A Go Box HF Portable – A Solution To Increase Radio Enjoyment!
So you’re thinking about going HF Portable!
On the surface, while it’s a great idea to get out into the open spaces with low noise floor and fresh air, however when it comes to; “Now what do I need” part of the thought process, it starts to gets a little confusing for those contemplating portable operation for the first time!
Perhaps there are some of you who may have participated in the “Lighthouse Weekends” as second operator or others may have operated in the “John Moyle Field Days” by visiting a station that had been setup by someone else. No matter what the occasion I am sure, for most people, this type of operation leads to a great time being had by all!
The only downside for these activities is when things just don’t quite work as expected.
This can easily occur when a significant piece of equipment is forgotten or something as simple as a piece of coax cable and or a connector is forgotten.
Alternatively it may be that the antenna system failed to provide the results expected.
While I acknowledge this is all part of the experience of going portable however these events can and do have a habit of testing ones patience to the limit.
Over the years I have operated in a multitude of locations and circumstances in this country and overseas with a variety of weather conditions thrown in for good measure. Yes, I have had equipment failure, forgotten critical components and had the odd antenna and mast fail. As the old expression goes, what doesn’t kill you will only make you stronger!
I do wonder however, how much extra strength do I need to gain, before I have an HF portable experience that works successfully from beginning to end.
I decided to write this article to outline the steps I have taken to minimise the common traps and disaster areas that can destroy the pleasurable experience of going HF portable.
Setting up the station
The Power System
While I acknowledge these areas are not world shattering in their selection, it is the activity that surrounds each step that can make or break HF portable operation.
Preparing to go HF Portable
There are a number of things that are immediately obvious to most operators when HF portable is suggested:
Where will I go? What equipment will I need? What antennas will I need? Lastly what power source will I use?
The later seemly becoming almost an afterthought.
Without a doubt these items are all important, however it has been my experience that what tends to get lost in the fervour of the moment are the vital ingredients.
It is the little things such as the operating position, the coax adaptors, patch leads, power connectors, the headphones, fuses and the like. Without these items, the day/days may turn out to be less than ideal.
To offset this and to help me gain greater enjoyment in my HF Portable operation, I have developed a HF portable station that is completely self-contained. In so doing the problem of missing items has been offset if not totally eliminated.
The station I have assembled requires only three (3) external connections: Antenna, Computer and Power.
This means that station can be transported to any new location quickly and efficiently with little advanced notice!
Before beginning to assemble the station one further question needed to answered; what frequency range was I going to use for my portable operation?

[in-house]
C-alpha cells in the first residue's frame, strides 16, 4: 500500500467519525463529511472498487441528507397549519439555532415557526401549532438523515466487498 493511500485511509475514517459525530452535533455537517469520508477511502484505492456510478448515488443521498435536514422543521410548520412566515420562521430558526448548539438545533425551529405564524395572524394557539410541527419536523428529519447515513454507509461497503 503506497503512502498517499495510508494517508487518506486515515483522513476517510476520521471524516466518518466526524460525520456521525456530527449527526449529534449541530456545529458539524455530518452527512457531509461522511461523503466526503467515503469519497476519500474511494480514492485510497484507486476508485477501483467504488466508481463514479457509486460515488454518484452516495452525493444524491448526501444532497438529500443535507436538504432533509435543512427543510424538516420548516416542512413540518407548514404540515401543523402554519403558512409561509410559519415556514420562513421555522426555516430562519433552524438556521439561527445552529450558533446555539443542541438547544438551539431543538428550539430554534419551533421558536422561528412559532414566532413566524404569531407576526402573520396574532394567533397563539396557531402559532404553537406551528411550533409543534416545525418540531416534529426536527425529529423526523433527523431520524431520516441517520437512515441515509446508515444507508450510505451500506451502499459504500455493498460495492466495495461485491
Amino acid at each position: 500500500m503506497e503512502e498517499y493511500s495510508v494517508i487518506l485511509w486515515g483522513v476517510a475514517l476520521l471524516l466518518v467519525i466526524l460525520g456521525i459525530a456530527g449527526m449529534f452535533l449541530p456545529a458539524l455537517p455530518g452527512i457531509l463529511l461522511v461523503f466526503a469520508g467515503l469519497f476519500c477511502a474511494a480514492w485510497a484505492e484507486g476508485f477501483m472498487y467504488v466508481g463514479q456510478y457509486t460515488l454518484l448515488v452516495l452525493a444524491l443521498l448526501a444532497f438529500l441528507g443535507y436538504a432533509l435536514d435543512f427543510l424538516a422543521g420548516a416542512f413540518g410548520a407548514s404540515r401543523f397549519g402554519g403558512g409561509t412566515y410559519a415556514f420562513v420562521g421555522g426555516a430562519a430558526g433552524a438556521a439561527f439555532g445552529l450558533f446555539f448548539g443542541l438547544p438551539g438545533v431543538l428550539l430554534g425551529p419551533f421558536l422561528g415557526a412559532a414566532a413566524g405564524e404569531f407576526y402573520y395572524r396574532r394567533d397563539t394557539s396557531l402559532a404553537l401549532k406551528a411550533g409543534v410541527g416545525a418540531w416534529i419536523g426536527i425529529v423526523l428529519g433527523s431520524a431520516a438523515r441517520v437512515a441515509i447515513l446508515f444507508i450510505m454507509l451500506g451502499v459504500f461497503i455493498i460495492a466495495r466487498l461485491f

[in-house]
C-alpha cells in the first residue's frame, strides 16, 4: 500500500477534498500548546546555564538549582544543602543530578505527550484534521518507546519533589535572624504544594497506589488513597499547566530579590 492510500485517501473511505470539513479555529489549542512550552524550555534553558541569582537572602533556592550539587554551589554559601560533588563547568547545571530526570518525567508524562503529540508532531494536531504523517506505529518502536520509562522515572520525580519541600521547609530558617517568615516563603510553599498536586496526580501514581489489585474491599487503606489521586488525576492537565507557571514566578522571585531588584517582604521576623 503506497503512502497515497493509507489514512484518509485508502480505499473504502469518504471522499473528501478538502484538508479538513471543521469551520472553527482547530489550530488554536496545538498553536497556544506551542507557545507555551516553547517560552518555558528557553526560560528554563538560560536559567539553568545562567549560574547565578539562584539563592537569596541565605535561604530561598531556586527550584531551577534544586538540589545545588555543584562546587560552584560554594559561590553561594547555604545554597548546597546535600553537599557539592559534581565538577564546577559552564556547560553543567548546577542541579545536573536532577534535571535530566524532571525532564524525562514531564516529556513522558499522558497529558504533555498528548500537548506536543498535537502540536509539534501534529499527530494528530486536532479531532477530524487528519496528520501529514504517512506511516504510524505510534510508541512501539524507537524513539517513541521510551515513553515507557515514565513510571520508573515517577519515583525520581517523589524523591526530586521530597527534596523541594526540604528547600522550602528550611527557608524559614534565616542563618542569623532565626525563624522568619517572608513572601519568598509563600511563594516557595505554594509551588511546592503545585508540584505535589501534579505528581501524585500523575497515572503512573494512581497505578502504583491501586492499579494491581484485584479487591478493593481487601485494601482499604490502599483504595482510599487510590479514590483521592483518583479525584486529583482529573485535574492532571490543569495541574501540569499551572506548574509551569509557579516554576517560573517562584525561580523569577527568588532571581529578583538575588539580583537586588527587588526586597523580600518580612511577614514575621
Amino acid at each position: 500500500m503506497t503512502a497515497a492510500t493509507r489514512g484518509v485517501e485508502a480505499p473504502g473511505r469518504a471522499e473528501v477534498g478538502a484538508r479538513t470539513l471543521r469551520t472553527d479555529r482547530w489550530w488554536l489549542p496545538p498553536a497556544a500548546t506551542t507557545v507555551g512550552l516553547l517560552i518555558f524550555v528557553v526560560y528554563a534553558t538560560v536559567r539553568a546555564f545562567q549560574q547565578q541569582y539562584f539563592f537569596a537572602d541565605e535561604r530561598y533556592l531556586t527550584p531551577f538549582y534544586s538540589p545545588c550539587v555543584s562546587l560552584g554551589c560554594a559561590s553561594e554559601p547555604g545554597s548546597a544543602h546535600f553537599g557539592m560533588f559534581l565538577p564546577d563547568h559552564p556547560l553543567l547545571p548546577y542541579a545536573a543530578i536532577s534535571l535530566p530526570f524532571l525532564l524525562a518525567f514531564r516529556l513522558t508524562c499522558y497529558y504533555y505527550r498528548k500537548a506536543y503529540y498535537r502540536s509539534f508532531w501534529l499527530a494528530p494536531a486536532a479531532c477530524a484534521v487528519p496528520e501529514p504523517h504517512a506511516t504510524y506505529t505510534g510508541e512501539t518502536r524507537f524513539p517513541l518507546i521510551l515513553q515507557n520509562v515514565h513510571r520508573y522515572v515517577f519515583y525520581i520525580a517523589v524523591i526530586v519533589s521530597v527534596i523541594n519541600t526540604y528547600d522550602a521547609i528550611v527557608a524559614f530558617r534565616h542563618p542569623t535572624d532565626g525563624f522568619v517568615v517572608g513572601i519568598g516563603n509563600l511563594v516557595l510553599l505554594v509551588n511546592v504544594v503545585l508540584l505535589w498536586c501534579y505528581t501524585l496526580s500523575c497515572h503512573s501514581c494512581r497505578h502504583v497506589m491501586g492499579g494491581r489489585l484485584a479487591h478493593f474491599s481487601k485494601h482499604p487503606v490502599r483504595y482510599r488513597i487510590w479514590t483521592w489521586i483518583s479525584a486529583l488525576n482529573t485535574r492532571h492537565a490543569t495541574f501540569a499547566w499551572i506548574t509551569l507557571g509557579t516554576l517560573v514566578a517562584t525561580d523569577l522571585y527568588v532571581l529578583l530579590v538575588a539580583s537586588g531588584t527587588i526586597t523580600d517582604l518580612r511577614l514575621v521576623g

Without answering this question, decisions relating to equipment, antennas, power sources etc., would have little relevance.
The decision in reality was simple and really focused on gaining maximum enjoyment from my endeavours.
Experience has shown there is a direct correlation between the number of contacts undertaken and the enjoyment derived. If the enjoyment factor was top of my list, then it was mandatory that the station must support 40 meters to 10 meters to take advantage of the maximum concentration of operators. I have, however, always been interested in VHF and UHF and since most modern transceivers are equipped to operate in the VHF range (6 meters is an example) and in some circumstances VHF / UHF frequency ranges (2m and 70cm) are included, then it would be remiss of me not to consider these frequencies as well.
With the frequency question resolved, the next area to be addressed was what equipment was I going to use for my portable station. While pondering a solution I realised there still existed one outstanding question to be addressed before I could be sure that my selection of equipment would satisfy my requirement. The question focused on what power level was I going to use?
The answer to this question would have a profound effect on the size and type of power supply that would be required by the portable station.
After considerable deliberation I decided that I would stay at the 100 watt PEP level for my portable station because when considering all the issues and problems surrounding the power system required to raise the output power of the station, it was simply was not worth the effort!
With these issues resolved the transceiver that I decided to use for my portable station was an ICOM IC-7000. While I am aware there are number of other possible solutions, this transceiver “ticked all the boxes” for me. Predominately it provides multi-mode frequency coverage up to and including 70cm with 100 watts available from 160 meters to 6 meters, 50 watts on 2 m and 35 watts on 70 cm.
As many operators would know, the IC-7000 transceiver mirrors many of the features found in the larger and more expensive units in the ICOM range and considering its small size makes it an ideal choice for a portable station.